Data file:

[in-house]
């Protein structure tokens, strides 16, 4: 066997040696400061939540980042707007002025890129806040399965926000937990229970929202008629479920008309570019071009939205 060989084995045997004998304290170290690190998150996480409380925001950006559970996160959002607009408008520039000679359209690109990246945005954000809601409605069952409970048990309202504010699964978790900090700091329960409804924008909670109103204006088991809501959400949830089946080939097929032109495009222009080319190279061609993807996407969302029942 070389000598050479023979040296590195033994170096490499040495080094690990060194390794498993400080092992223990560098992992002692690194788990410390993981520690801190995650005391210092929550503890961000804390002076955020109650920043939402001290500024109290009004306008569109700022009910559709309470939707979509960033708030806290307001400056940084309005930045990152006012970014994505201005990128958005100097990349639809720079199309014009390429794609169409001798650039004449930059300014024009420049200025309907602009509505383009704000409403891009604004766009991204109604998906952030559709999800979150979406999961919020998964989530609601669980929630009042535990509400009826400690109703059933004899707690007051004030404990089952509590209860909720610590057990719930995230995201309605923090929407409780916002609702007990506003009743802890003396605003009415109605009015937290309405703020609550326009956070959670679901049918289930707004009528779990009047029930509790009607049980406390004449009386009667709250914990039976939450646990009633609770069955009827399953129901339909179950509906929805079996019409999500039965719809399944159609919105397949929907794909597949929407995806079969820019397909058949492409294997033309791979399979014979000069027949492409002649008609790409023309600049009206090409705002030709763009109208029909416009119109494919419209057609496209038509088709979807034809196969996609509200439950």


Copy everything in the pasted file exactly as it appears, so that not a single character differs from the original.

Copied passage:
[in-house]
């Protein structure tokens, strides 16, 4: 066997040696400061939540980042707007002025890129806040399965926000937990229970929202008629479920008309570019071009939205 060989084995045997004998304290170290690190998150996480409380925001950006559970996160959002607009408008520039000679359209690109990246945005954000809601409605069952409970048990309202504010699964978790900090700091329960409804924008909670109103204006088991809501959400949830089946080939097929032109495009222009080319190279061609993807996407969302029942 070389000598050479023979040296590195033994170096490499040495080094690990060194390794498993400080092992223990560098992992002692690194788990410390993981520690801190995650005391210092929550503890961000804390002076955020109650920043939402001290500024109290009004306008569109700022009910559709309470939707979509960033708030806290307001400056940084309005930045990152006012970014994505201005990128958005100097990349639809720079199309014009390429794609169409001798650039004449930059300014024009420049200025309907602009509505383009704000409403891009604004766009991204109604998906952030559709999800979150979406999961919020998964989530609601669980929630009042535990509400009826400690109703059933004899707690007051004030404990089952509590209860909720610590057990719930995230995201309605923090929407409780916002609702007990506003009743802890003396605003009415109605009015937290309405703020609550326009956070959670679901049918289930707004009528779990009047029930509790009607049980406390004449009386009667709250914990039976939450646990009633609770069955009827399953129901339909179950509906929805079996019409999500039965719809399944159609919105397949929907794909597949929407995806079969820019397909058949492409294997033309791979399979014979000069027949492409002649008609790409023309600049009206090409705002030709763009109208029909416009119109494919419209057609496209038509088709979807034809196969996609509200439950």